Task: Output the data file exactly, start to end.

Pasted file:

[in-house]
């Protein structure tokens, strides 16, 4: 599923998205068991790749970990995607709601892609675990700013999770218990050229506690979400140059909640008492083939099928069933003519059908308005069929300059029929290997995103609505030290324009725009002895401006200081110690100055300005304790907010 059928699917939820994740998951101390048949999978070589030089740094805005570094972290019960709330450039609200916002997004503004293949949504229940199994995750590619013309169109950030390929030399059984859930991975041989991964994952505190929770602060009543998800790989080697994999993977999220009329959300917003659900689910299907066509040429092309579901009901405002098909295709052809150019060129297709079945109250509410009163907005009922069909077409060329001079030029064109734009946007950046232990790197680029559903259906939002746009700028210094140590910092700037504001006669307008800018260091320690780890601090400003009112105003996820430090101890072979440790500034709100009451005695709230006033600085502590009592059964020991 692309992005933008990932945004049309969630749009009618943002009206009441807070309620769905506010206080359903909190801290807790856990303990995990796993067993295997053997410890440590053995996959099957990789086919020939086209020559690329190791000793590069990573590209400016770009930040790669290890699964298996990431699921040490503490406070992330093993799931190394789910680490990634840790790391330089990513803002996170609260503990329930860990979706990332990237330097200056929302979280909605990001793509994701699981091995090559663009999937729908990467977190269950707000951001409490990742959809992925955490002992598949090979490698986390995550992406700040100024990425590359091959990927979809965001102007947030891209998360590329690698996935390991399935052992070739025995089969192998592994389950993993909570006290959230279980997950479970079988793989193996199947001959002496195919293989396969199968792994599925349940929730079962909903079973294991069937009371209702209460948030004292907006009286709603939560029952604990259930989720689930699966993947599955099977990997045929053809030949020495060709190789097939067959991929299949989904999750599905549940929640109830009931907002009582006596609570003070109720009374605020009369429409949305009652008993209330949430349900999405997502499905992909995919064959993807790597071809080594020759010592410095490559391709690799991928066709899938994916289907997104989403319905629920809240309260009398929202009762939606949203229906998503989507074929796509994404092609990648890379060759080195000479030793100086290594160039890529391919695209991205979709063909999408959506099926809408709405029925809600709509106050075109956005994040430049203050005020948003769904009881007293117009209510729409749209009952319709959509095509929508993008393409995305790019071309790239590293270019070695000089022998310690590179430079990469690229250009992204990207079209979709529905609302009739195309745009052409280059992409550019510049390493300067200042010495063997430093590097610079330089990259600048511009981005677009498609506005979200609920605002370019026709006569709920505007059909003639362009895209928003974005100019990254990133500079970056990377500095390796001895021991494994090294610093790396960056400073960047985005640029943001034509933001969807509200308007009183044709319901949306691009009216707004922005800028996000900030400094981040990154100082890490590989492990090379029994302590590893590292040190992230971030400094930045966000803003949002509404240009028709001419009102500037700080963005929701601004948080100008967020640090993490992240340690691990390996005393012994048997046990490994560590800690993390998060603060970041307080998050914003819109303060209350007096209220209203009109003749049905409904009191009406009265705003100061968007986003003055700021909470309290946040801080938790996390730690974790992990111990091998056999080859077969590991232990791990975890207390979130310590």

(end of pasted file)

[in-house]
């Protein structure tokens, strides 16, 4: 599923998205068991790749970990995607709601892609675990700013999770218990050229506690979400140059909640008492083939099928069933003519059908308005069929300059029929290997995103609505030290324009725009002895401006200081110690100055300005304790907010 059928699917939820994740998951101390048949999978070589030089740094805005570094972290019960709330450039609200916002997004503004293949949504229940199994995750590619013309169109950030390929030399059984859930991975041989991964994952505190929770602060009543998800790989080697994999993977999220009329959300917003659900689910299907066509040429092309579901009901405002098909295709052809150019060129297709079945109250509410009163907005009922069909077409060329001079030029064109734009946007950046232990790197680029559903259906939002746009700028210094140590910092700037504001006669307008800018260091320690780890601090400003009112105003996820430090101890072979440790500034709100009451005695709230006033600085502590009592059964020991 692309992005933008990932945004049309969630749009009618943002009206009441807070309620769905506010206080359903909190801290807790856990303990995990796993067993295997053997410890440590053995996959099957990789086919020939086209020559690329190791000793590069990573590209400016770009930040790669290890699964298996990431699921040490503490406070992330093993799931190394789910680490990634840790790391330089990513803002996170609260503990329930860990979706990332990237330097200056929302979280909605990001793509994701699981091995090559663009999937729908990467977190269950707000951001409490990742959809992925955490002992598949090979490698986390995550992406700040100024990425590359091959990927979809965001102007947030891209998360590329690698996935390991399935052992070739025995089969192998592994389950993993909570006290959230279980997950479970079988793989193996199947001959002496195919293989396969199968792994599925349940929730079962909903079973294991069937009371209702209460948030004292907006009286709603939560029952604990259930989720689930699966993947599955099977990997045929053809030949020495060709190789097939067959991929299949989904999750599905549940929640109830009931907002009582006596609570003070109720009374605020009369429409949305009652008993209330949430349900999405997502499905992909995919064959993807790597071809080594020759010592410095490559391709690799991928066709899938994916289907997104989403319905629920809240309260009398929202009762939606949203229906998503989507074929796509994404092609990648890379060759080195000479030793100086290594160039890529391919695209991205979709063909999408959506099926809408709405029925809600709509106050075109956005994040430049203050005020948003769904009881007293117009209510729409749209009952319709959509095509929508993008393409995305790019071309790239590293270019070695000089022998310690590179430079990469690229250009992204990207079209979709529905609302009739195309745009052409280059992409550019510049390493300067200042010495063997430093590097610079330089990259600048511009981005677009498609506005979200609920605002370019026709006569709920505007059909003639362009895209928003974005100019990254990133500079970056990377500095390796001895021991494994090294610093790396960056400073960047985005640029943001034509933001969807509200308007009183044709319901949306691009009216707004922005800028996000900030400094981040990154100082890490590989492990090379029994302590590893590292040190992230971030400094930045966000803003949002509404240009028709001419009102500037700080963005929701601004948080100008967020640090993490992240340690691990390996005393012994048997046990490994560590800690993390998060603060970041307080998050914003819109303060209350007096209220209203009109003749049905409904009191009406009265705003100061968007986003003055700021909470309290946040801080938790996390730690974790992990111990091998056999080859077969590991232990791990975890207390979130310590």